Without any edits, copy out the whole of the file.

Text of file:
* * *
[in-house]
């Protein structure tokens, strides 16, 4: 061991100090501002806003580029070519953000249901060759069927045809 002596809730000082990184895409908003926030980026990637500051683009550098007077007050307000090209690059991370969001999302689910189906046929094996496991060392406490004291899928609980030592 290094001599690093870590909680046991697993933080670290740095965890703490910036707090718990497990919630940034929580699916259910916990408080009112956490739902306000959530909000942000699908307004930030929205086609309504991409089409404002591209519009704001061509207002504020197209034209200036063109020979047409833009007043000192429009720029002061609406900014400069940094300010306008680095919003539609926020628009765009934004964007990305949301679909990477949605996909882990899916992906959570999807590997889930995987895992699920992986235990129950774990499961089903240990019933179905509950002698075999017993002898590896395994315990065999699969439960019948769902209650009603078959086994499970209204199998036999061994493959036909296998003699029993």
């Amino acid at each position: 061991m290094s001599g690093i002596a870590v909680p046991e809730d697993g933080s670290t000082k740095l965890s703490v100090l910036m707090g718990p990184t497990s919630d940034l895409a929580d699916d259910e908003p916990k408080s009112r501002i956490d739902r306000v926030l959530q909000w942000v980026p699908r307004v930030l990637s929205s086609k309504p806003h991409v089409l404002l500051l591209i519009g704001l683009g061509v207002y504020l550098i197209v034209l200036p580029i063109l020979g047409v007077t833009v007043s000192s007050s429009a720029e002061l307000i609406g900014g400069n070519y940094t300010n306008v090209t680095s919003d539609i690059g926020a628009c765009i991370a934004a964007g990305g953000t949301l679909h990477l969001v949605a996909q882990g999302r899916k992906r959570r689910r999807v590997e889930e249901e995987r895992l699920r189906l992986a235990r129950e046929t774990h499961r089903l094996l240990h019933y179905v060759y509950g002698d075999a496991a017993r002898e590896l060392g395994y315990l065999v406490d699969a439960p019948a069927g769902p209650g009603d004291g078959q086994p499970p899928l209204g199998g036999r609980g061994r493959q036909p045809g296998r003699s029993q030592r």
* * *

[in-house]
């Protein structure tokens, strides 16, 4: 061991100090501002806003580029070519953000249901060759069927045809 002596809730000082990184895409908003926030980026990637500051683009550098007077007050307000090209690059991370969001999302689910189906046929094996496991060392406490004291899928609980030592 290094001599690093870590909680046991697993933080670290740095965890703490910036707090718990497990919630940034929580699916259910916990408080009112956490739902306000959530909000942000699908307004930030929205086609309504991409089409404002591209519009704001061509207002504020197209034209200036063109020979047409833009007043000192429009720029002061609406900014400069940094300010306008680095919003539609926020628009765009934004964007990305949301679909990477949605996909882990899916992906959570999807590997889930995987895992699920992986235990129950774990499961089903240990019933179905509950002698075999017993002898590896395994315990065999699969439960019948769902209650009603078959086994499970209204199998036999061994493959036909296998003699029993």
């Amino acid at each position: 061991m290094s001599g690093i002596a870590v909680p046991e809730d697993g933080s670290t000082k740095l965890s703490v100090l910036m707090g718990p990184t497990s919630d940034l895409a929580d699916d259910e908003p916990k408080s009112r501002i956490d739902r306000v926030l959530q909000w942000v980026p699908r307004v930030l990637s929205s086609k309504p806003h991409v089409l404002l500051l591209i519009g704001l683009g061509v207002y504020l550098i197209v034209l200036p580029i063109l020979g047409v007077t833009v007043s000192s007050s429009a720029e002061l307000i609406g900014g400069n070519y940094t300010n306008v090209t680095s919003d539609i690059g926020a628009c765009i991370a934004a964007g990305g953000t949301l679909h990477l969001v949605a996909q882990g999302r899916k992906r959570r689910r999807v590997e889930e249901e995987r895992l699920r189906l992986a235990r129950e046929t774990h499961r089903l094996l240990h019933y179905v060759y509950g002698d075999a496991a017993r002898e590896l060392g395994y315990l065999v406490d699969a439960p019948a069927g769902p209650g009603d004291g078959q086994p499970p899928l209204g199998g036999r609980g061994r493959q036909p045809g296998r003699s029993q030592r």